Cook County Police & Corrections Merit Board v. Illinois Fair Employment Practices Commission, 59 Ill. App. 3d 305 (1978)

April 4, 1978 · Illinois Appellate Court · Nos. 62512, 62633 cons.
59 Ill. App. 3d 305


First District (2nd Division)

Nos. 62512, 62633 cons.

Opinion filed April 4, 1978.

*306William J. Scott, Attorney General, of Chicago (John D. Whitenack, Assistant Attorney General, of counsel), for appellant Illinois Fair Employment Practices Commission.

Bernard Carey, State’s Attorney, of Chicago (Paul P. Biebel, Jr., and Nancy Kraj'ec, Assistant State’s Attorneys, of counsel), for appellee.


delivered the opinion of the court:

Defendants appeal from a decision of the circuit court of Cook County reversing an order and decision of the Illinois Fair Employment Practices Commission. The Commission had found that the Cook County Police and Corrections Merit Board committed an unfair employment practice by rejecting defendant, Dale Wingate, for employment because of his “unsatisfactory arrest record.” The circuit court determined that Wingate was properly rejected.

The issue on appeal is whether defendant was wrongfully rejected in violation of the Fair Employment Practices Act. Ill. Rev. Stat. 1975, ch. 48, par. 853.

Dale Wingate submitted an application to the Cook County Police and Corrections Merit Board (hereinafter Merit Board) for a position as corrections officer or patrolman. The application was a printed form furnished by the Merit Board and inquired, inter alia:

“Were you ever arrested, detained for investigation or taken into custody in this state or elsewhere in connection with any criminal action? * e * If yes, provide the following information: (Date of incident; Charge; Location, City-State; and Court Disposition.)”

Wingate answered affirmatively and stated that he had been arrested on four occasions and had been charged with five offenses, three of which were dismissed. He had been convicted of resisting arrest and of public drunkenness and was required to pay a fine in each case. The Merit Board replied to the application in a letter stating:

“The Merit Board has found it necessary to reject your application for the reasons checked below:
# # #
X 6, Unsatisfactory arrest record.”

Thereafter Wingate filed a charge with the Illinois Fair Employment Practices Commission (hereinafter the Commission) alleging that the rejection by the Merit Board was discriminatory insofar as he was never arrested or convicted of a felony. A complaint was issued and a public hearing was held.

At the hearing, Wingate testified that he applied for a position as corrections officer and was rejected due to his arrest record, that subsequent to the arrests in question he had served in the military and *307received an honorable discharge, and he had completed his education and received a degree in history. An investigator for the FEPC testified in regard to the procedure taken after Wingate filed his charge. An administrator for the Merit Board testified that Wingate applied for a position as patrolman, not corrections officer, and that the three-member board made the decision to reject him. He stated that the decision included a consideration of all the information supplied by Wingate, including the two convictions.

The hearing examiner filed a recommended order and decision. Subsequently the Commission followed the examiner’s recommendation and entered an order and decision for Wingate. The Commission found that the Merit Board’s application form and its policy of summarily rejecting applicants who have been arrested constitutes a violation of section 3 of the Fair Employment Practices Act. (Ill. Rev. Stat. 1975, ch. 48, par. 853.) The Commission stated that the decision would be the same whether Wingate was applying for a position as patrolman or corrections officer. The Commission, ordered, inter alia, that the Merit Board cease from inquiring on any of its written job applications whether an applicant has ever been arrested, that they cease from refusing to certify applicants as eligible for appointment because such applicants have ever been arrested for and/or convicted of criminal offenses, without giving full consideration in each case to all other factors bearing on the individual’s fitness for such an appointment, and that the Merit Board permit Wingate to reapply for a position as corrections officer or patrolman.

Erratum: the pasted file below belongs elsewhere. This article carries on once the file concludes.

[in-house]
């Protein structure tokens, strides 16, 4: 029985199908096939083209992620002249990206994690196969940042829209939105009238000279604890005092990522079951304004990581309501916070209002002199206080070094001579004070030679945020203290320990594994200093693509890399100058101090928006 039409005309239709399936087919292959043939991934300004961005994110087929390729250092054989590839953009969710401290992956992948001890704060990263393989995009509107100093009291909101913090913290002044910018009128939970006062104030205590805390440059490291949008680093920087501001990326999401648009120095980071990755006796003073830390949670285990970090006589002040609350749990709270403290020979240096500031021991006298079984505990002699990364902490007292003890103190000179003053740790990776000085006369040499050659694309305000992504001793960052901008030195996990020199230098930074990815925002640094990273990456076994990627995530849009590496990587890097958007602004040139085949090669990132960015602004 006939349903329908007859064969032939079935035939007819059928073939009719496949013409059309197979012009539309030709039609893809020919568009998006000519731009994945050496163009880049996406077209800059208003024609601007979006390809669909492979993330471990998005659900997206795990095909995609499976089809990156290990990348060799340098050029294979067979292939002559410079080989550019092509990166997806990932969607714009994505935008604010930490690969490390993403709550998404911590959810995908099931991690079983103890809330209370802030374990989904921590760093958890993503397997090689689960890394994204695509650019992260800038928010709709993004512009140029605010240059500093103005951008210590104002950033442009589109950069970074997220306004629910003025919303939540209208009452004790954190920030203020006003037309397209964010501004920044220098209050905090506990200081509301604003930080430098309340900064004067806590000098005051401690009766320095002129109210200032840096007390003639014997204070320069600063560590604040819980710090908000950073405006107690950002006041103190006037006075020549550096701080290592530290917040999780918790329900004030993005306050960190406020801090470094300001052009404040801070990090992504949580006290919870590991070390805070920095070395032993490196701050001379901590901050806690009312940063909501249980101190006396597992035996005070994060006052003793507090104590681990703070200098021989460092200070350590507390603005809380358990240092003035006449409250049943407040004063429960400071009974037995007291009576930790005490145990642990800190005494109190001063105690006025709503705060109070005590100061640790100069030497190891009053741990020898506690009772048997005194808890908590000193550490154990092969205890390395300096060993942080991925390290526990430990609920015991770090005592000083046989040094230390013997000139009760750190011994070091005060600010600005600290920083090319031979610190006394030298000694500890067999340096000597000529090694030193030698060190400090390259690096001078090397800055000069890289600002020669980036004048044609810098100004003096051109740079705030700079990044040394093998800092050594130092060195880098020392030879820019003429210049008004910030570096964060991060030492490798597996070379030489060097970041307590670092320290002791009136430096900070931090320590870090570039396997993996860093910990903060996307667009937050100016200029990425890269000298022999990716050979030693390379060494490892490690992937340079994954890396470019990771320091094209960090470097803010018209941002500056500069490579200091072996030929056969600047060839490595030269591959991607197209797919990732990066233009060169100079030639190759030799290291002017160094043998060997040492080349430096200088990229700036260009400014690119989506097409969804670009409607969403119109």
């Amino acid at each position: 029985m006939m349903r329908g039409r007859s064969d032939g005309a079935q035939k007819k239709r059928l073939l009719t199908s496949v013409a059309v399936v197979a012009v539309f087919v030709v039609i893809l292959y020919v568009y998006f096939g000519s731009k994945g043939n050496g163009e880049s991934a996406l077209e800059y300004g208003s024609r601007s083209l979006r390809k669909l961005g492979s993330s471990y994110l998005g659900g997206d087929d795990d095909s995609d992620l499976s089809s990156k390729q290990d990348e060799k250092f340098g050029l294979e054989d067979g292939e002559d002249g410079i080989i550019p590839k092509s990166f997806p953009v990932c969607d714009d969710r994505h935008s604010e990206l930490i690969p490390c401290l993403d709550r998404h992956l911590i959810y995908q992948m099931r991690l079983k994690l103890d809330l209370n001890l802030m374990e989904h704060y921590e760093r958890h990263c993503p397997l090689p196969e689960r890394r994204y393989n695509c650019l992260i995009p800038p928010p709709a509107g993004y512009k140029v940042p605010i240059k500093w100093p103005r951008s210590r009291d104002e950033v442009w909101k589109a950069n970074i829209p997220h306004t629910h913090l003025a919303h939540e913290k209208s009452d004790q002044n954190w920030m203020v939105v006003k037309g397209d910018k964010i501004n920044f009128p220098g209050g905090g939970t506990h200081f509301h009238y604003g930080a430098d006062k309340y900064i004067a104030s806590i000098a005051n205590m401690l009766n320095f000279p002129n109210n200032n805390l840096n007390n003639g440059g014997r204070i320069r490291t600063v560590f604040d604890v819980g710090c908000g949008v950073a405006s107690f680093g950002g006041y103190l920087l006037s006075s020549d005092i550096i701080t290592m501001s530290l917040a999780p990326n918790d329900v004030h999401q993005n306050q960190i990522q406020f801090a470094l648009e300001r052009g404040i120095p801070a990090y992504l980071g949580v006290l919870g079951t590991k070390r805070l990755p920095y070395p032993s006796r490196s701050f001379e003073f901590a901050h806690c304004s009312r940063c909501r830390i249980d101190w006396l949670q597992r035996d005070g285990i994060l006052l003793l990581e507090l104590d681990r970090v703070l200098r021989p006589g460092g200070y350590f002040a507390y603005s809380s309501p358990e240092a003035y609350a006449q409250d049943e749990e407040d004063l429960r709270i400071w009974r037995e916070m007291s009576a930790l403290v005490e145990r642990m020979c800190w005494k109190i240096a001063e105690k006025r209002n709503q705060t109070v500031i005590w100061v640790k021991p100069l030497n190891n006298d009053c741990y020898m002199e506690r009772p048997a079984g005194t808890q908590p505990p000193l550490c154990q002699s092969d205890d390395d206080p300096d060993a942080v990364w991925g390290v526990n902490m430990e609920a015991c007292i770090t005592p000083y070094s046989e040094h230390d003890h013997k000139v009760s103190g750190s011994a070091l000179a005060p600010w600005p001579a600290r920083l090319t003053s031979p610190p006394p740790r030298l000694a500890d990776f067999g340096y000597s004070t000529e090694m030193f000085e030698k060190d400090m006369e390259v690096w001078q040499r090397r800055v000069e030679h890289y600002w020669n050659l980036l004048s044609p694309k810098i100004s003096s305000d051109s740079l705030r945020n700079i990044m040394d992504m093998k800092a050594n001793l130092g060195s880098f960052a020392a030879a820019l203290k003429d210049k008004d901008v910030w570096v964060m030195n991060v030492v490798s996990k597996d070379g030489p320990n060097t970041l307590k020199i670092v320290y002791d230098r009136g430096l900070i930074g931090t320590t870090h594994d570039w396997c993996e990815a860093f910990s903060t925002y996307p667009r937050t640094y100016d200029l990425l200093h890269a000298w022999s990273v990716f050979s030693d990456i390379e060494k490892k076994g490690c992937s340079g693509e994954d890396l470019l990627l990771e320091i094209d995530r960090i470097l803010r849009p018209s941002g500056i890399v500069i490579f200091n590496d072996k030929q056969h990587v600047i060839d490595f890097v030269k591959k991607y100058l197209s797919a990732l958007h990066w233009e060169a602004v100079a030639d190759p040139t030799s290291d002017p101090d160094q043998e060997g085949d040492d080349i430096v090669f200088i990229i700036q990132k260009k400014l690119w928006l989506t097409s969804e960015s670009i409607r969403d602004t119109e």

Upon a complaint filed by the Merit Board for administrative review, a hearing was held and the trial court reversed the Commission’s order. The Illinois Fair Employment Practices Commission and Wingate appeal from the trial court order.

Section 3 of the Illinois Fair Employment Practices Act (Ill. Rev. Stat. 1975, ch. 48, par. 853) states that:

“It is an unfair employment practice:
tt # *
(e) For any employer, employment agency or labor organization to inquire on a written application whether a job applicant has ever been arrested.”

The Merit Board is an employer under the Act (Ill. Rev. Stat. 1975, ch. 48, par. 852(d)) and is subject to section 3(e). The Merit Board is also subject to the county police department act (Ill. Rev. Stat. 1973, ch. 125, par. 51 et seq.) and must comply with section 8 of that act which sets forth the qualifications for a position with the county police department. (Ill. Rev. Stat. 1973, ch. 125, par. 58.) Section 8 states:

“[A]ll persons * * 0 shall be not more than the maximum age limit fixed by the Board from time to time, be of sound mind and body, *308be of good moral character, be citizens of the United States, have no criminal record, possess such prerequisites of training, education and experience as the Board may from time to time prescribe, and shall be required to pass successfully mental, physical, psychiatric and other tests and examinations as may be prescribed by the Board.” (Emphasis added.) (Ill. Rev. Stat. 1973, ch. 125, par. 58.)

Where two statutes are applicable, they must be read together and if inconsistent, the specific provision prevails over the provision designed to apply to cases generally. (Ralston Purina Co. v. Killam (5th Dist. 1973), 10 Ill. App. 3d 397, 293 N.E.2d 750; In re Estate of Gubala (1st Dist. 1967), 81 Ill. App. 2d 378, 225 N.E.2d 646.) On the specific issue of the use of arrest records, the statutes are not inconsistent. Section 3(e) specifically forbids inquiry of an arrest record on an employment application. Section 8 is silent on the issue but states that an applicant may be refused on the basis of a criminal conviction. Section 8 does not authorize the Merit Board to inquire about arrests. Thus, the statutes are not inconsistent, and the Merit Board must comply with the prohibition of section 3(e).